Conservation and employment creation

Can privatizing natural resources benefit traditional users?

Jean-Marie Baland, Kjetil Bjorvatn

Research output: Contribution to journalArticle

Abstract

The establishment of a private property regime is often proposed as a solution to the degradation of natural resources. While arguably more efficient than open access, private property often comes at a distributional cost (Weitzman, M. (1974), 'Free access vs private ownership as alternative systems for managing common property', Journal of Economic Theory 8(2): 225-234) as traditional users of the resource lose income and employment in the process. The present paper demonstrates that, in the case of renewable resources, traditional users may gain from privatization even if they are denied ownership of the resource. Indeed, a private owner maximizing profits tends to preserve the resource, which results in long-term increases in employment. We derive the conditions under which these long-term gains more than compensate traditional users for the short-run fall in labor demand and resource rents.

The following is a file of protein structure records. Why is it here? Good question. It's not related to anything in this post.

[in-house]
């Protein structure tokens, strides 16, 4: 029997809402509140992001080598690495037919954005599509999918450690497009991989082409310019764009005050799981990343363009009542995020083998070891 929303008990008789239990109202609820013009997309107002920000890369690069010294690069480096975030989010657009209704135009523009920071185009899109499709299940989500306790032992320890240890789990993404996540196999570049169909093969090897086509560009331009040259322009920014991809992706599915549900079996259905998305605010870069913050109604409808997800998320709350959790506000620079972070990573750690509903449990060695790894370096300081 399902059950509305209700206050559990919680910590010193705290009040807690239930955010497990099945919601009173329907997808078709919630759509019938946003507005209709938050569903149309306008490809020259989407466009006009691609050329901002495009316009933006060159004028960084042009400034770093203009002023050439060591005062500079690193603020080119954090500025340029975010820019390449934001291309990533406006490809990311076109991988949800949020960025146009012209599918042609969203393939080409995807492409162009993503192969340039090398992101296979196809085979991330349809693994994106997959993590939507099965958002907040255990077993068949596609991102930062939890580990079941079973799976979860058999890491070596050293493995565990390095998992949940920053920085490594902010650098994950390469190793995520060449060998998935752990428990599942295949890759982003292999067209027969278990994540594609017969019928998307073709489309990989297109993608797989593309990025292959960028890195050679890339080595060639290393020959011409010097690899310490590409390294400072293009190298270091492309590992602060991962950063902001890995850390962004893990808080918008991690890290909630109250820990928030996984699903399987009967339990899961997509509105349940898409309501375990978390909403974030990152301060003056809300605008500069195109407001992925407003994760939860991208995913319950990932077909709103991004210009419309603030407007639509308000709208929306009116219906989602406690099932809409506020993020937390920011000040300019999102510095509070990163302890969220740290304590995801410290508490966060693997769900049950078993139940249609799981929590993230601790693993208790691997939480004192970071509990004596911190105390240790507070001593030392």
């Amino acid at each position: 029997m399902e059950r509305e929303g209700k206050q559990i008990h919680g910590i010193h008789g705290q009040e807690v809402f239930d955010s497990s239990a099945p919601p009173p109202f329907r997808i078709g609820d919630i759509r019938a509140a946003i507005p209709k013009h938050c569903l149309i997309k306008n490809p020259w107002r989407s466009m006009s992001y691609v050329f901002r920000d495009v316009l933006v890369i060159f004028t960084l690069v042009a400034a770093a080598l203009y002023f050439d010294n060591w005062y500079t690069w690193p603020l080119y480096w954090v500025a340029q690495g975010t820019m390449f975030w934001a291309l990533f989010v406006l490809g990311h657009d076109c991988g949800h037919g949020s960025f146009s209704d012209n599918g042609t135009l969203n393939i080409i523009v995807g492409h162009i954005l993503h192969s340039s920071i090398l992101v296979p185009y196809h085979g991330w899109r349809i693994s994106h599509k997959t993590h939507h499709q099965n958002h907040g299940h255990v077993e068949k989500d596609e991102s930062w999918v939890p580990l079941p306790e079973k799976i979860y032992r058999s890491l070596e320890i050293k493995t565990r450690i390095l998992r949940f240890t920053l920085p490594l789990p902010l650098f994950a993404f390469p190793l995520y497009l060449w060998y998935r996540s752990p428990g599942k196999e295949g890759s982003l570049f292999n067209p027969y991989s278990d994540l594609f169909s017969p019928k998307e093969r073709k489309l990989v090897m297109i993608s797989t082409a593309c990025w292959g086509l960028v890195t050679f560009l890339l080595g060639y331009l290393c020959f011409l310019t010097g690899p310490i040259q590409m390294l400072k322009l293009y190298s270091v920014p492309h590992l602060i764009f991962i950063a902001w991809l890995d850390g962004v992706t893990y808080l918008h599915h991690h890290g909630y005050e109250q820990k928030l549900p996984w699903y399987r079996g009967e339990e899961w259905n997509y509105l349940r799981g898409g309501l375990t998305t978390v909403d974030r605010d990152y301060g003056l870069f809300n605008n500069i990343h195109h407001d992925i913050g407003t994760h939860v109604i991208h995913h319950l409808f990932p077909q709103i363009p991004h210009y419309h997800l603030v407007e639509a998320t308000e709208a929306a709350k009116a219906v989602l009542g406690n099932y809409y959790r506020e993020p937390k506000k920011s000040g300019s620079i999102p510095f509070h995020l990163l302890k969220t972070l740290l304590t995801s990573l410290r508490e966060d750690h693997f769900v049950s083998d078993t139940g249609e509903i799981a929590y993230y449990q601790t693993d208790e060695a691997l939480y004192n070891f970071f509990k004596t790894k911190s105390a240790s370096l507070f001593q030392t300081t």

Original languageEnglish
Pages (from-to)309-325
Number of pages17
JournalEnvironment and Development Economics
Volume18
Issue number3
DOIs
Publication statusPublished - 1 Jun 2013

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privatization
natural resources
natural resource
conservation
private ownership
economic theory
renewable resources
private property
ownership
resource
resources
profits and margins
preserves
labor
income
labor demand
common property
common property resource
degradation
renewable resource

Cite this

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Conservation and employment creation : Can privatizing natural resources benefit traditional users? / Baland, Jean-Marie; Bjorvatn, Kjetil.

In: Environment and Development Economics, Vol. 18, No. 3, 01.06.2013, p. 309-325.

Research output: Contribution to journalArticle

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